Smart data gives real-time warning to support wastewater treatment
Municipal wastewater treatment operators and managers cannot control all contamination introduced to a plant, which leads to significant issues with operations. Now, one group of researchers has developed a new data analytics approach to support preventative measures.
Researchers from the University of South Australia have developed a real-time process early warning system that uses online measurements and smart data analytics to support wastewater treatment plant operations.
Lead researcher Dr Christopher Chow said the project was about demonstrating the potential usefulness of an anomaly detection system using online scanning instruments to give indications of changing raw water quality and to allow for real-time treatment response.
“For wastewater treatment plant operations, a significant challenge is posed when unwanted substances make their way into a biological treatment process. It can slow down or stop biological activity,” Chow said.
“This can lead to poor quality effluent for a period of time because operators may not be aware when an unwanted material has entered the system until after a problem has been realised.
“As researchers, we took the opportunity to further develop smart data analytics tools that can provide additional capability, to demonstrate that online data can be used to provide additional information to operators.”
Chow said the project’s objective was to introduce more sophisticated monitoring at the beginning of the treatment system so that operators know when potentially damaging material is present in the raw water and prepare accordingly.
“It works as an extra alarm or early warning so that operators have the insights they need to respond sooner,” Chow said.
“If they know what’s coming into their system, they can take corrective measures, rather than waiting until the plant is not functioning and addressing the issue reactively.”
Chow said advances in instruments have enabled online monitoring systems for faster and more reliable detection of contaminants, as well as treatment optimisation, for wastewater treatment plant operators.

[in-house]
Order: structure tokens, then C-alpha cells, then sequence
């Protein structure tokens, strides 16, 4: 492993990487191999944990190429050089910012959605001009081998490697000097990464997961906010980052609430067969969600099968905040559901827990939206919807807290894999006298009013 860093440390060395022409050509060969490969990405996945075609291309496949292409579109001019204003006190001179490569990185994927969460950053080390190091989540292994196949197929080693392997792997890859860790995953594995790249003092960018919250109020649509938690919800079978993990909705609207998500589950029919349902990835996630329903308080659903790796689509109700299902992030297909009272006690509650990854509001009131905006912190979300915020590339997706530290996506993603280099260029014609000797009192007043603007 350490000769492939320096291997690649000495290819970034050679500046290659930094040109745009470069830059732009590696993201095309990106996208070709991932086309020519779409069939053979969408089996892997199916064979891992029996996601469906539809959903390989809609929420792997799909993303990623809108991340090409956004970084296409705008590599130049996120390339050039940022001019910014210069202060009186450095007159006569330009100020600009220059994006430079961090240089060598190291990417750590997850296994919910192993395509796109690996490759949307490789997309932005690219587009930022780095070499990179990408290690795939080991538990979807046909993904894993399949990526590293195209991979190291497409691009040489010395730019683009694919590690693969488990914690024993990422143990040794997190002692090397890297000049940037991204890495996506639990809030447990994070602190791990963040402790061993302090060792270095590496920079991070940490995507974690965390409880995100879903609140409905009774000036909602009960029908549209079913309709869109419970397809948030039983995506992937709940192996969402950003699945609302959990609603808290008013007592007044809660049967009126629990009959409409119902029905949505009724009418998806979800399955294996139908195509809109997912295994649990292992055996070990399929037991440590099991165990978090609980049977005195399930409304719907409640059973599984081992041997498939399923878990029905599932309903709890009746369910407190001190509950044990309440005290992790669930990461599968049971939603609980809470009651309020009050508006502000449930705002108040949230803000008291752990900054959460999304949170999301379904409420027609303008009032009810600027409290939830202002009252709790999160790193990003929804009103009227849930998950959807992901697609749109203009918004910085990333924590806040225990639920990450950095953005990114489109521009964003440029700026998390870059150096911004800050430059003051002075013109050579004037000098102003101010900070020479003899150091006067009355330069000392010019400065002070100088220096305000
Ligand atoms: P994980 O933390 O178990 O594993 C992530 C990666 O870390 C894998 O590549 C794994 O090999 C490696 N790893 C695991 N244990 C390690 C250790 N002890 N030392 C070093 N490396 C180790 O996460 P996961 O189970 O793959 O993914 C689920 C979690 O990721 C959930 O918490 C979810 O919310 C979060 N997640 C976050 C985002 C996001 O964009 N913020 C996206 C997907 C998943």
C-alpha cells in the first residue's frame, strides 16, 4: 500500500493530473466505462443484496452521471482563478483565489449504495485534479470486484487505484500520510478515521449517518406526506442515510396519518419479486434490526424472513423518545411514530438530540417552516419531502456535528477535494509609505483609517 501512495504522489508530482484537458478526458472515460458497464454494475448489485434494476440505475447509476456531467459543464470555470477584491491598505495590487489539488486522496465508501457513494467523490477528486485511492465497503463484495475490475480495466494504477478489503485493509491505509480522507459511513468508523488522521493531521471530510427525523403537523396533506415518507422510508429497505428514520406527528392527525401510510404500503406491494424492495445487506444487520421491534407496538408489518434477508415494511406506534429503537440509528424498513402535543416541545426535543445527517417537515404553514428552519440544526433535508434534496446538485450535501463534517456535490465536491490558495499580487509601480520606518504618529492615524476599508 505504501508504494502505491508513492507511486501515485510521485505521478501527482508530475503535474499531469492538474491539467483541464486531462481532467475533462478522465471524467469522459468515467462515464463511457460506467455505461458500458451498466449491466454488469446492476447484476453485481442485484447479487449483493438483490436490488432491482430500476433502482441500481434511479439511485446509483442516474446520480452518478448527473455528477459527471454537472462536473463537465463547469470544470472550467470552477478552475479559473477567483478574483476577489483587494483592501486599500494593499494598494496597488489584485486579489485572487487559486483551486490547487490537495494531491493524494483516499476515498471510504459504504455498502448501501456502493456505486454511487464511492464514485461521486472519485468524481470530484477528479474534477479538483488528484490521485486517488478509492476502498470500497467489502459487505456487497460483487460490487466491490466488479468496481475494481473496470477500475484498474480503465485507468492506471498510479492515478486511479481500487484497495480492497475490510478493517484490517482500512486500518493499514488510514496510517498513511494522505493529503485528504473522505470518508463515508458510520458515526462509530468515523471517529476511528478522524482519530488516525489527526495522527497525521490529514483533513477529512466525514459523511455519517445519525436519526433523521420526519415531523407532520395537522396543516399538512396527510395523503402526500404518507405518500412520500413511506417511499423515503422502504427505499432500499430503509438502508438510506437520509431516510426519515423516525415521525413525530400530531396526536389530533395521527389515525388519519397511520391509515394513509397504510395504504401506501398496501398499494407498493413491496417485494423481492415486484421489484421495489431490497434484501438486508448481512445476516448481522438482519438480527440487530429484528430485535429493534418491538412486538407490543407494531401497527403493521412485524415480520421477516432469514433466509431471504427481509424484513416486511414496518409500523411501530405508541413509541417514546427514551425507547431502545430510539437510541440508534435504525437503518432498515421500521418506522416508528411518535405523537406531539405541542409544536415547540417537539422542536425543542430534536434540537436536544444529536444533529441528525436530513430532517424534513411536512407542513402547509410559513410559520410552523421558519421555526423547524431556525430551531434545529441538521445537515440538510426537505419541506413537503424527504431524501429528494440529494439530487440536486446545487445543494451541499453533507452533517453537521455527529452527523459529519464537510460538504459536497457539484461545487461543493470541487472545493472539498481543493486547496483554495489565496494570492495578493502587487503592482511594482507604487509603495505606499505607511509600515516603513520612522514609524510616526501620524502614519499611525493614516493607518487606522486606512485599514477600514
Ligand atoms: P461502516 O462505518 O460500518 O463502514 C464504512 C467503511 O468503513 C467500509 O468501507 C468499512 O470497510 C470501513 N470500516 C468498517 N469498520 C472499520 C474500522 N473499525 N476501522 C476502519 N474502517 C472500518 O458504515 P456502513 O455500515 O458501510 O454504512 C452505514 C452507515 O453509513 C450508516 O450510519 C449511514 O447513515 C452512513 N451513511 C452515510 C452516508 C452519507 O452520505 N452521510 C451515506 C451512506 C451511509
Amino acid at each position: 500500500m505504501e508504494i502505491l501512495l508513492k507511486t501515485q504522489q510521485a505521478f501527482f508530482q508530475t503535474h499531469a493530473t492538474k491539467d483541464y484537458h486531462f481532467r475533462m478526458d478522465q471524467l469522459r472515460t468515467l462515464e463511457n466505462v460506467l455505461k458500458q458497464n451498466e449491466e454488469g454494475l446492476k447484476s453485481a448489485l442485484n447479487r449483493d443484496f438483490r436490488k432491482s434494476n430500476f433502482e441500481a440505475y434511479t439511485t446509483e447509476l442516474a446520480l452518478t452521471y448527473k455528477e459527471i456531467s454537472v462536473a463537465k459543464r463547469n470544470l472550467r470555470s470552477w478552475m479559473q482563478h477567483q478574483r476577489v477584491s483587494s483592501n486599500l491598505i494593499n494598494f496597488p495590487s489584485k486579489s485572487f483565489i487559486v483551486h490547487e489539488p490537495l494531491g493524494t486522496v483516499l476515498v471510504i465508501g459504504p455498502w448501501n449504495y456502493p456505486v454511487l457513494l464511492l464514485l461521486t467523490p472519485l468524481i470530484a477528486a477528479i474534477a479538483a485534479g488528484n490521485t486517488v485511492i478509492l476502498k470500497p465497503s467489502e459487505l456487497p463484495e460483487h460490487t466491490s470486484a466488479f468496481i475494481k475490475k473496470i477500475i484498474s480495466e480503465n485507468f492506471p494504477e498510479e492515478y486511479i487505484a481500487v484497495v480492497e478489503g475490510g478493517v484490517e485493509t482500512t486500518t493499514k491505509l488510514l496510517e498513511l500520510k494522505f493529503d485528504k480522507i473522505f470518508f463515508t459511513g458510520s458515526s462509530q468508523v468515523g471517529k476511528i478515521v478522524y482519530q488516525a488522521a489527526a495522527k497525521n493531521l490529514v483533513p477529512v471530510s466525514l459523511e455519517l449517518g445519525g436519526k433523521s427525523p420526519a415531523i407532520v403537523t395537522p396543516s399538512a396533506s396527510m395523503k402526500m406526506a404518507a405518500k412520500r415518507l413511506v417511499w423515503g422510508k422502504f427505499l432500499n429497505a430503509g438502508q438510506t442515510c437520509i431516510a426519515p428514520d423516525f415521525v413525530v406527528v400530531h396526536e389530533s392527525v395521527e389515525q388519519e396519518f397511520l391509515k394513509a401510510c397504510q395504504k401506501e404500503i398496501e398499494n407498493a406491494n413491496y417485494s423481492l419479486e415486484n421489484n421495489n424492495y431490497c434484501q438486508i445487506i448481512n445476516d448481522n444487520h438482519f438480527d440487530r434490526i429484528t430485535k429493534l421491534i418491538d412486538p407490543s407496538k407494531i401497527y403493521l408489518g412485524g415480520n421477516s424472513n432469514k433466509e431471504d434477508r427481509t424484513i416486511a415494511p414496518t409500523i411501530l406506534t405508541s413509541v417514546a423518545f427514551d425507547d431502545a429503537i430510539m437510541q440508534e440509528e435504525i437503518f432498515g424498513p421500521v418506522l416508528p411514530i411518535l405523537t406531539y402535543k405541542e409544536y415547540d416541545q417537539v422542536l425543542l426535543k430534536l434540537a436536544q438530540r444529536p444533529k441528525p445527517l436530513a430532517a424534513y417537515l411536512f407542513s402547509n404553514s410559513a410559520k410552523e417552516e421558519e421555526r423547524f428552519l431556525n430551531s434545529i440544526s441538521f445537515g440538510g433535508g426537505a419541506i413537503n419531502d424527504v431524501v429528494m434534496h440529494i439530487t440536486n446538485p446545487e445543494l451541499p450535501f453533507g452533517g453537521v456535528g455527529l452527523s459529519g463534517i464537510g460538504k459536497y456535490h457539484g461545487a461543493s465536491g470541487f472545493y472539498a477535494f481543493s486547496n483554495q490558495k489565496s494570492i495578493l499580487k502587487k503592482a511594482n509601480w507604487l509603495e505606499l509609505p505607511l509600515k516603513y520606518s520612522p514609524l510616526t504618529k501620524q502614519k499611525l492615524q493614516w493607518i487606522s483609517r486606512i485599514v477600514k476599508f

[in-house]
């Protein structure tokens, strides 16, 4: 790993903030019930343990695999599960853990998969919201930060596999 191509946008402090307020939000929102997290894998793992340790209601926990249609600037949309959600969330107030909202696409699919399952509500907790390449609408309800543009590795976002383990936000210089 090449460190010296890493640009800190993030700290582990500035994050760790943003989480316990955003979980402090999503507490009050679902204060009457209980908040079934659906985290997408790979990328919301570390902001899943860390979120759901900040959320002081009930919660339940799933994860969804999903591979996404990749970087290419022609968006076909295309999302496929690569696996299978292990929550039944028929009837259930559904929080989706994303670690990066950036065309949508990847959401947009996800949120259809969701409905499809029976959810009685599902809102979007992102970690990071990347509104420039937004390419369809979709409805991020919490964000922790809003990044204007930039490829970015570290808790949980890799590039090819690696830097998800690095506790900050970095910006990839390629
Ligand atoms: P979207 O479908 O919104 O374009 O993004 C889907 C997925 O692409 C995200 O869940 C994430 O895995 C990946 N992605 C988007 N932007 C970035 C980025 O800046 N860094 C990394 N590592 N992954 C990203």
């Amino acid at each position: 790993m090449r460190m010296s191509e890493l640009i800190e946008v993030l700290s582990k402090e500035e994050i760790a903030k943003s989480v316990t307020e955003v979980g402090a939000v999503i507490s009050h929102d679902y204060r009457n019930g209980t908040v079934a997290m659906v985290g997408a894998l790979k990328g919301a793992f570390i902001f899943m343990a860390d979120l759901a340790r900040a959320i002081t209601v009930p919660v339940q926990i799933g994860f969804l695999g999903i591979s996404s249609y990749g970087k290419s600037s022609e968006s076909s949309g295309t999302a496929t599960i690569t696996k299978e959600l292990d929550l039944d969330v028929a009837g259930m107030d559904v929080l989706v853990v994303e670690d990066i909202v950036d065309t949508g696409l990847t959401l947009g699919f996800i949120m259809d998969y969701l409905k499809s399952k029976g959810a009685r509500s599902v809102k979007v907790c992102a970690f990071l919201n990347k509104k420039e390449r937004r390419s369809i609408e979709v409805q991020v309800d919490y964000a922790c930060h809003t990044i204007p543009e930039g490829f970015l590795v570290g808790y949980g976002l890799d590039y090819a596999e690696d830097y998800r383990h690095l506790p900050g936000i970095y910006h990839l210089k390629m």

“Most modern treatment plants have already got some kind of monitoring system, such as SCADA. There are usually already some basic alarm functions set up, some parameters that indicate certain anomalies,” he said.
“Our work is about creating an advanced version of this monitoring approach using the latest instrumentation and advanced computing.
“There has to date been a limitation for processing continuous data. Our aim was to develop additional functions so that the data can be used more effectively by adding an extra level of visibility.”
“For example, when measuring one parameter, like pH, there is only one point of data per minute. Our approach used a more complicated analytical instrument, which looks at the spectrum of that data point,” Chow said.
“It can tell us a lot more information about the water quality. Every measurement point has a spectrum, so rather than getting one point of data per measurement, this system enables 256 points per measurement.”
Chow said the increased volume of data needs to be processed in a way that provides useful insights to plant operators.
“These data scans need to be sent back into a central computer for processing. This is why we needed to develop new processing systems to allow the operator to interpret the results,” Chow said.
“The insights also need to be simple enough for the operator to get the correct warning. We don’t want operators to have to read complex interpretations of this more complicated data. We want to provide insights in a simple way to make their job easier.”
Providing clearer insight
The benefits of the smart data processing system developed by the research team include clear summaries of data for quick use, data clustering for more effective anomaly detection, classifying data for predictions, and visually exploring the data for general understanding.
“We have sophisticated software to do the processing but we found that operators want specific insights presented in a way that’s easy to interpret. We used an internet browser to display the information, utilising lots of visual representations of anomalies,” Chow said.
“Fixed alarms can be set, but sometimes they are affected by other operational parameters, which can produce a false alarm. But wIth data analytics, we can combine more types of operational data to come up with a much more reliable alarm system.
“This is about introducing additional capability into the system to allow for more accurate warnings.”
Chow said the smart data processing system can also collect one year’s worth of data, enabling pattern recognition that can be used to better understand of the characteristics of the system and potentially create predicative capability to help manage the plant.
“This system can also analyse years of data to allow it to identify potential recurring problems. It can identify patterns within the raw water stream, enabling detailed views of the types of materials that are introduced at certain times,” he said.